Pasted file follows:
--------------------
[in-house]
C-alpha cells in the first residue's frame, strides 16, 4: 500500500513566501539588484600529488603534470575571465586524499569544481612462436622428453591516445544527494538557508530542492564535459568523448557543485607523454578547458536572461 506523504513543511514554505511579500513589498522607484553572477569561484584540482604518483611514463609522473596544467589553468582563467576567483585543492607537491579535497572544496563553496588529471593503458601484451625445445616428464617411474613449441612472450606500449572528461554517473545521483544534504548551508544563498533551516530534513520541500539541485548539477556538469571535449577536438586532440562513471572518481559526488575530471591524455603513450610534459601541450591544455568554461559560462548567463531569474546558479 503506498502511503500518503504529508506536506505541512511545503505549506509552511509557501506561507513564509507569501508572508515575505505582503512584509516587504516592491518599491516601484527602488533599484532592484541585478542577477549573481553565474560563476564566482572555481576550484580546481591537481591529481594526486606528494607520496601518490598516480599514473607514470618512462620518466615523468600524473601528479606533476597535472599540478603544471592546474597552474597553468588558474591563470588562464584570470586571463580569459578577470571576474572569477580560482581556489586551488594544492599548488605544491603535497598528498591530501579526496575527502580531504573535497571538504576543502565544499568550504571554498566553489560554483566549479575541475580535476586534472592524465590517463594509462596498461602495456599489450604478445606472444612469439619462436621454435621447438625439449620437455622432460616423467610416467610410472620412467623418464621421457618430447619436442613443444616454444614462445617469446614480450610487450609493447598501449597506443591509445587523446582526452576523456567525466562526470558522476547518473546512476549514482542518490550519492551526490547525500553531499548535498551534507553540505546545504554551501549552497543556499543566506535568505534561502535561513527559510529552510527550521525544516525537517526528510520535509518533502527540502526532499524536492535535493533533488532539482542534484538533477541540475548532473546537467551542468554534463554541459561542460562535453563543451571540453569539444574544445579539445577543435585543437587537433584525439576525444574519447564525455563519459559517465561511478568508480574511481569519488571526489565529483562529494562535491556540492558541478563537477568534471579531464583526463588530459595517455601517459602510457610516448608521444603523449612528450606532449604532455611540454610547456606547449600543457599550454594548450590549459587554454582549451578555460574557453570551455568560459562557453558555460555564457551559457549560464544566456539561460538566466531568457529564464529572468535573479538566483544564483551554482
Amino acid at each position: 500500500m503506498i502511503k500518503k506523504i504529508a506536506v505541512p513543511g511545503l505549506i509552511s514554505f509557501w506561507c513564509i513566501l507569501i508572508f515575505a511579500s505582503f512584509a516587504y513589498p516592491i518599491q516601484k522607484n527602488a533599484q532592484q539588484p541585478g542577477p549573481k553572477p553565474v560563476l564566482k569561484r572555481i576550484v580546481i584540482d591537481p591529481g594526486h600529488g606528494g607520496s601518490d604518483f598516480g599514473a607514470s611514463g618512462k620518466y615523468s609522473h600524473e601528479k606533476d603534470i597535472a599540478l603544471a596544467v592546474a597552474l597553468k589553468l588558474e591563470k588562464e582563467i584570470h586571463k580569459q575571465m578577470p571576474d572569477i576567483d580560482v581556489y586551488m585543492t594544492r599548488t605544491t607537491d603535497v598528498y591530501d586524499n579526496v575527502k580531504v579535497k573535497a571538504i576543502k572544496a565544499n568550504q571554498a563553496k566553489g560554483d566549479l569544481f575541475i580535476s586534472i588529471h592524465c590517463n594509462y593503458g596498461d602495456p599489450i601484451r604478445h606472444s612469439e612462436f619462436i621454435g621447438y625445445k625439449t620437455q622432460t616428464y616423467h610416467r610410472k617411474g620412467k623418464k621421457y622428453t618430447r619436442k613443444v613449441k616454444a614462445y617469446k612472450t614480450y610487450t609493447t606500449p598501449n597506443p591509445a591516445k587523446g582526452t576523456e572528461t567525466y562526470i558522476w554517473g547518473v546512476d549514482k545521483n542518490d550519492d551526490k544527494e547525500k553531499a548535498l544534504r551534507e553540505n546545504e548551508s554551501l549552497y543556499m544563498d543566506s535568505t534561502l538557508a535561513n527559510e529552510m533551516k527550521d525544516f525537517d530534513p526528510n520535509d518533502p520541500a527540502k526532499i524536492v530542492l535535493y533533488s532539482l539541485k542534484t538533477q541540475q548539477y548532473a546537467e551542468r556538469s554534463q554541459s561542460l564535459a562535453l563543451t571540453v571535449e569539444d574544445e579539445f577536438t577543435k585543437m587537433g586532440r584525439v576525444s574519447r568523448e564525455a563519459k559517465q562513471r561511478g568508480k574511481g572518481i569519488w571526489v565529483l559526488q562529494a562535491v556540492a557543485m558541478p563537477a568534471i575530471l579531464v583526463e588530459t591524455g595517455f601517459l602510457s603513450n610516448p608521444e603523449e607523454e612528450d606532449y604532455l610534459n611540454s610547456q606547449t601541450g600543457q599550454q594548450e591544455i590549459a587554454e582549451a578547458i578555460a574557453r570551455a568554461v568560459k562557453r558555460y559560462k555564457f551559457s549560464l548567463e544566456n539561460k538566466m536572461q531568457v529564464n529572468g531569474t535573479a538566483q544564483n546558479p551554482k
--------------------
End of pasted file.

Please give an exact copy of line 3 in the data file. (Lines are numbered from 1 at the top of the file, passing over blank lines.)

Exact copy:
Amino acid at each position: 500500500m503506498i502511503k500518503k506523504i504529508a506536506v505541512p513543511g511545503l505549506i509552511s514554505f509557501w506561507c513564509i513566501l507569501i508572508f515575505a511579500s505582503f512584509a516587504y513589498p516592491i518599491q516601484k522607484n527602488a533599484q532592484q539588484p541585478g542577477p549573481k553572477p553565474v560563476l564566482k569561484r572555481i576550484v580546481i584540482d591537481p591529481g594526486h600529488g606528494g607520496s601518490d604518483f598516480g599514473a607514470s611514463g618512462k620518466y615523468s609522473h600524473e601528479k606533476d603534470i597535472a599540478l603544471a596544467v592546474a597552474l597553468k589553468l588558474e591563470k588562464e582563467i584570470h586571463k580569459q575571465m578577470p571576474d572569477i576567483d580560482v581556489y586551488m585543492t594544492r599548488t605544491t607537491d603535497v598528498y591530501d586524499n579526496v575527502k580531504v579535497k573535497a571538504i576543502k572544496a565544499n568550504q571554498a563553496k566553489g560554483d566549479l569544481f575541475i580535476s586534472i588529471h592524465c590517463n594509462y593503458g596498461d602495456p599489450i601484451r604478445h606472444s612469439e612462436f619462436i621454435g621447438y625445445k625439449t620437455q622432460t616428464y616423467h610416467r610410472k617411474g620412467k623418464k621421457y622428453t618430447r619436442k613443444v613449441k616454444a614462445y617469446k612472450t614480450y610487450t609493447t606500449p598501449n597506443p591509445a591516445k587523446g582526452t576523456e572528461t567525466y562526470i558522476w554517473g547518473v546512476d549514482k545521483n542518490d550519492d551526490k544527494e547525500k553531499a548535498l544534504r551534507e553540505n546545504e548551508s554551501l549552497y543556499m544563498d543566506s535568505t534561502l538557508a535561513n527559510e529552510m533551516k527550521d525544516f525537517d530534513p526528510n520535509d518533502p520541500a527540502k526532499i524536492v530542492l535535493y533533488s532539482l539541485k542534484t538533477q541540475q548539477y548532473a546537467e551542468r556538469s554534463q554541459s561542460l564535459a562535453l563543451t571540453v571535449e569539444d574544445e579539445f577536438t577543435k585543437m587537433g586532440r584525439v576525444s574519447r568523448e564525455a563519459k559517465q562513471r561511478g568508480k574511481g572518481i569519488w571526489v565529483l559526488q562529494a562535491v556540492a557543485m558541478p563537477a568534471i575530471l579531464v583526463e588530459t591524455g595517455f601517459l602510457s603513450n610516448p608521444e603523449e607523454e612528450d606532449y604532455l610534459n611540454s610547456q606547449t601541450g600543457q599550454q594548450e591544455i590549459a587554454e582549451a578547458i578555460a574557453r570551455a568554461v568560459k562557453r558555460y559560462k555564457f551559457s549560464l548567463e544566456n539561460k538566466m536572461q531568457v529564464n529572468g531569474t535573479a538566483q544564483n546558479p551554482k